Short-lived fishes like white bass and crappie can lose up to one-third of their adult population each year and still recover, if lake conditions are right. Some of our hunted animals can also thrive with high harvest rates. Wildlife managers in some areas recommend removing 20 to 30 percent of the white-tailed deer herd each hunting season, just to keep numbers in sync with the available food supply.

With alligator gar, an overfished population could take decades to recover. Using the best data available in the early stages of its research, TPWD developed a model to project population changes at various levels of mortality. The model indicated that a 5 percent harvest rate was sustainable; more than that, and populations would start to decline.

So, are Texas gar being overfished? Population and harvest data from around the state indicate we’re in good shape so far. Most waters have healthy populations, and we’re seeing harvest rates of 1 to 4 percent.

TPWD biologists will keep an eye on that trend. As we learn more about different populations, it may be that bag limits can be loosened — or made more restrictive — in some areas. But Terre says we’ll never see limits of 25 per day like we have on catfish and crappie.

“We have much less flexibility with alligator gar because of the fragile nature of these populations,” he says. “Our harvest regulations will always need to be on the restrictive side.”


Who Fishes for Alligator Gar?

A 2012 angler survey showed that approximately 14 percent of Texas anglers fished for gator gar at some time during the year. That’s nearly 123,000 people fishing for them with bows, rod/reel or trotlines — all legal methods for taking nongame fishes.

It turns out they aren’t easy to catch. TPWD researchers followed bowfishing tournaments on the Trinity River in 2009, 2010 and 2011, and kept statistics on the catch.

On average, they found it took 50 hours of effort to bag one gator gar. A study at Choke Canyon Reservoir yielded similar results. At Falcon Lake in 2014, only 29 percent of anglers surveyed said they “always” or “frequently” caught a gator gar when they went looking for one.

Some gar anglers enjoy the challenge of seeking and finding a fish whose habits are still not well understood.

“There’s a pretty good talent involved in catching them,” says Dawson Hefner, who guides gar fishing trips on the Trinity River.

Some anglers are excited by the chance of a huge trophy. And some, particularly in the Falcon Lake area, take their gator gar home to eat.

“They’re great eating!” says Cody Soele, a bowfishing guide who spends a lot of time on that South Texas reservoir. “A lot of people don’t notice that, because they’re not the best-looking animal out there. But you get a lot of good meat off an alligator gar.”

He cleans some of the fish his clients catch and sends fillets home with them. He says some clients give him funny looks the first time around, but if they return for a second trip, “they’ve got their coolers and Ziplocs waiting for more.”

Not every gar fisher wants to keep what he catches. Hefner’s customers use rods and reels, and fish are released close to where they’re caught. Soele, who promotes the bowfishing experience, admits he doesn’t do a lot of shooting on his own behalf.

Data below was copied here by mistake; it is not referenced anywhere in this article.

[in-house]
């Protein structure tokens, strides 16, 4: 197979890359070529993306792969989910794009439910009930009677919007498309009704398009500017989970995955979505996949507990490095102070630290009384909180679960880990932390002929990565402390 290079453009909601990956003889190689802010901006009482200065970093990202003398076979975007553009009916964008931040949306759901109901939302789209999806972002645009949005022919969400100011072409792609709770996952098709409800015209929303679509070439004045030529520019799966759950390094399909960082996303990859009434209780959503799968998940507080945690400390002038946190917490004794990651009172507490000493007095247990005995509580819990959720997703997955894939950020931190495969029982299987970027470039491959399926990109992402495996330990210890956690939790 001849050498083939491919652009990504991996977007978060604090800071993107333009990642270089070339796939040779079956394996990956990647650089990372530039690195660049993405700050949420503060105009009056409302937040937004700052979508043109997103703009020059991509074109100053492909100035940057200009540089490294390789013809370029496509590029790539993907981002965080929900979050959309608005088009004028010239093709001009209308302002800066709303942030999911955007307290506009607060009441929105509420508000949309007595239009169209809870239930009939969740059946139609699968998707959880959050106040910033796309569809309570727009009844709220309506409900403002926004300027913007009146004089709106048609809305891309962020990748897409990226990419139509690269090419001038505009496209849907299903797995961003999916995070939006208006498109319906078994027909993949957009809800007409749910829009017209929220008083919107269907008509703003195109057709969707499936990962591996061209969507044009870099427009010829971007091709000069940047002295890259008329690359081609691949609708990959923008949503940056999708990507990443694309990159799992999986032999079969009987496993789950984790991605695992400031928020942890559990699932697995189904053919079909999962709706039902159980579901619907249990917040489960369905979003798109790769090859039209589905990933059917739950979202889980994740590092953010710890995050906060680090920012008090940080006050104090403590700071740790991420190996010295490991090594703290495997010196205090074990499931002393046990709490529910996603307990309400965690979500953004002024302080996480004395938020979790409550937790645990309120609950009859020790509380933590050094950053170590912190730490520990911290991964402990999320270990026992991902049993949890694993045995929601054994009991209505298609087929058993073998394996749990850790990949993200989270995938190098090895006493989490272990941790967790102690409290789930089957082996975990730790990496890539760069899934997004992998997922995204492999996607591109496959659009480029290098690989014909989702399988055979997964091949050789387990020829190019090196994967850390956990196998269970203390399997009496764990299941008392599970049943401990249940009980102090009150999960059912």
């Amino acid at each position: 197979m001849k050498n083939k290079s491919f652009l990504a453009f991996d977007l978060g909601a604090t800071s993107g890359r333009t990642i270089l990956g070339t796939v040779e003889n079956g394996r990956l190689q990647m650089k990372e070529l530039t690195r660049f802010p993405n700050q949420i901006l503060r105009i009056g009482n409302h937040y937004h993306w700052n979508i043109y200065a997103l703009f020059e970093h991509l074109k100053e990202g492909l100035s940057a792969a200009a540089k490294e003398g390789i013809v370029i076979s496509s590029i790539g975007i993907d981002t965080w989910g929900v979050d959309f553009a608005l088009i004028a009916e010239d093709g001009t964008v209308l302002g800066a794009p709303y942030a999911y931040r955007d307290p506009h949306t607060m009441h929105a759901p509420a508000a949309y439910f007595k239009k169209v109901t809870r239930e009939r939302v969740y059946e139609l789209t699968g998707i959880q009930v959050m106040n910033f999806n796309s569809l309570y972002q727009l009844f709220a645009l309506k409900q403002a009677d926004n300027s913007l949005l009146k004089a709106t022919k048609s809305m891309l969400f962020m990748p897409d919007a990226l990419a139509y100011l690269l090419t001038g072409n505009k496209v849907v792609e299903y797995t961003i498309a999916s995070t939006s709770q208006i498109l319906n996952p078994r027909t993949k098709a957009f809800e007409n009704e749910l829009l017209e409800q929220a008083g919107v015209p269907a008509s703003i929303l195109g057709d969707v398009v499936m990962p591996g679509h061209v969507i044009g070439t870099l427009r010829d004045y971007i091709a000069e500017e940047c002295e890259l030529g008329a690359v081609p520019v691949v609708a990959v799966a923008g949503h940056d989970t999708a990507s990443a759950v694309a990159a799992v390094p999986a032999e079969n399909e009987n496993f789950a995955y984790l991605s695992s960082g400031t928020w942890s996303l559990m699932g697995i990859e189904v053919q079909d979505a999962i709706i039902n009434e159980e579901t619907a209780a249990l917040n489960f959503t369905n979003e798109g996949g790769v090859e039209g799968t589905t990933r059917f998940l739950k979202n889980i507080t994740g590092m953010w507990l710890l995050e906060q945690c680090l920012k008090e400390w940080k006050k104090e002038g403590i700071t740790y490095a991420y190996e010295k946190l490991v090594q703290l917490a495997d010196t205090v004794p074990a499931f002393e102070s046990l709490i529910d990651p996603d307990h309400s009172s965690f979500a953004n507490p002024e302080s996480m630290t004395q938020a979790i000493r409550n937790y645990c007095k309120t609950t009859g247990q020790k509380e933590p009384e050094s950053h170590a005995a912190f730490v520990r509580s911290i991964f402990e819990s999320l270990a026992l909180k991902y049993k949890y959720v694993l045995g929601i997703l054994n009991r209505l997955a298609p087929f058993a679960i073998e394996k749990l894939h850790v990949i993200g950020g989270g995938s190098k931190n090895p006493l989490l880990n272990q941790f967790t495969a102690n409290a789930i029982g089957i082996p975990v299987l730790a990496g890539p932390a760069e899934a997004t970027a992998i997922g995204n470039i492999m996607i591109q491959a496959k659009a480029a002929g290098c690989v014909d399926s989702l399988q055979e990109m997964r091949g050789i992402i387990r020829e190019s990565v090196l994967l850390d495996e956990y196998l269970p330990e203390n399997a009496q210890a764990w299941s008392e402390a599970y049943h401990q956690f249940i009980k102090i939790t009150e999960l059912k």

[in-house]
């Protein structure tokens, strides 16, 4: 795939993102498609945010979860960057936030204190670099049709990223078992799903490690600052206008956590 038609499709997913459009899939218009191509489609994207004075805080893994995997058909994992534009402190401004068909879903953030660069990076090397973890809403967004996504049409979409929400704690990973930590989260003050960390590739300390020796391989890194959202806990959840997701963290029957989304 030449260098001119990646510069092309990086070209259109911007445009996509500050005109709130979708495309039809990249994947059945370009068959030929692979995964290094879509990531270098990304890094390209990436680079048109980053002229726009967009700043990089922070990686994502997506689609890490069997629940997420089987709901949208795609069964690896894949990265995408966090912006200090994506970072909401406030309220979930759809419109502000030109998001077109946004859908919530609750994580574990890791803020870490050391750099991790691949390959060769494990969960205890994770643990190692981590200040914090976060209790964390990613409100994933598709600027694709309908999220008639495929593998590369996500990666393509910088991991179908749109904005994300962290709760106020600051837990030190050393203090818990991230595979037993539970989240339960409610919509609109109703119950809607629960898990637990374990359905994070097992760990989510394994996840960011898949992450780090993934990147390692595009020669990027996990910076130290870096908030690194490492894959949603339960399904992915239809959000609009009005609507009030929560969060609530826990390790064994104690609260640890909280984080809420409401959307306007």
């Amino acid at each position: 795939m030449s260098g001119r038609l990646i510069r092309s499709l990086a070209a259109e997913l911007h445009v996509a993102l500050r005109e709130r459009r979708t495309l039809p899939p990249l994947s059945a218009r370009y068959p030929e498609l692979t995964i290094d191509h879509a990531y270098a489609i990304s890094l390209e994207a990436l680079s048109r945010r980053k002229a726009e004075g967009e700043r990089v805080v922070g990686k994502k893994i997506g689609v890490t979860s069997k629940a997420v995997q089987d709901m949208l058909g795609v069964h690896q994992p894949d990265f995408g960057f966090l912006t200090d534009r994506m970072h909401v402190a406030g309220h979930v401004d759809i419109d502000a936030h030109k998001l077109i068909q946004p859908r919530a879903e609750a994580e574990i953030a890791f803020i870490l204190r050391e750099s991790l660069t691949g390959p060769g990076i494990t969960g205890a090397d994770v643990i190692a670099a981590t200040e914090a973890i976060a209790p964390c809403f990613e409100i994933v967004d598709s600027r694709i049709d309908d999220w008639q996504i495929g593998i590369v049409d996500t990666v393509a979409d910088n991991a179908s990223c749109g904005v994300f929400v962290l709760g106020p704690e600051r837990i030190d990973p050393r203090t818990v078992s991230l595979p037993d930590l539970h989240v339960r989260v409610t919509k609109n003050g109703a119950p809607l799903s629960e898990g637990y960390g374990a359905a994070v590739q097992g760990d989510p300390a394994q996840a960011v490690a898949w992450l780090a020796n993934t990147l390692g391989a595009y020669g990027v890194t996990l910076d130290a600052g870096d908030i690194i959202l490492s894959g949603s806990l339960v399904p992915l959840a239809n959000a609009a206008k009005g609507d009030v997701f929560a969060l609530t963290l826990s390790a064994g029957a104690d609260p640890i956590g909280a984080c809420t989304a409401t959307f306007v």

“Personally, I’ve only harvested one alligator gar. One fish, and it was 6 feet 11 inches long,” Soele says. “Over the years I’ve developed such a respect for them, I just don’t have the desire to kill them anymore.”


How Do Gar Live in Their Habitat?

Alligator gar are known to inhabit large rivers, tributaries, reservoirs and backwaters. They also turn up in coastal bays and estuaries. Recent surveys suggest this isn’t just an occasional thing.

On the lower Trinity River, the 112-mile stretch between the Lake Livingston dam and Trinity Bay, researchers tagged 51 fish with ultrasonic transmitters and used telemetry to follow them for 22 months. They made note of when the fish hung in deep water, when they moved into shallows and how far they traveled during the study period. Most appeared to have home ranges of less than 40 miles. Scientists think the river may contain distinct groups of gar that don’t mix much.

They did find that the downriver group migrated into Trinity Bay in late spring. Could they be finding spawning ground in the shallow waters of the bay? Coastal Fisheries biologists have collected more than 24,000 alligator gar from our bay systems since 1986. A new study will take a fresh look at the data on those fish.

There’s still a lot we don’t know about this ancient fish and what it needs to thrive in a changing world. But we know much more than we did five years ago. TPWD plans to continue the research, and will share what it learns with fishery managers in other states and Mexico.

People who fish for gar will play a big part in preserving the species. To Dave Terre, it’s OK if an angler wants to eat his gar, mount it and hang it on the wall, or snap a photo and let it go. Those are all ways of respecting the big fish. He just hopes we’re getting past the days when people killed them just for being ugly.

“We’re trying to get people to care about this special fish,” Terre says. “If people care about alligator gar, they will want to conserve them for future generations.”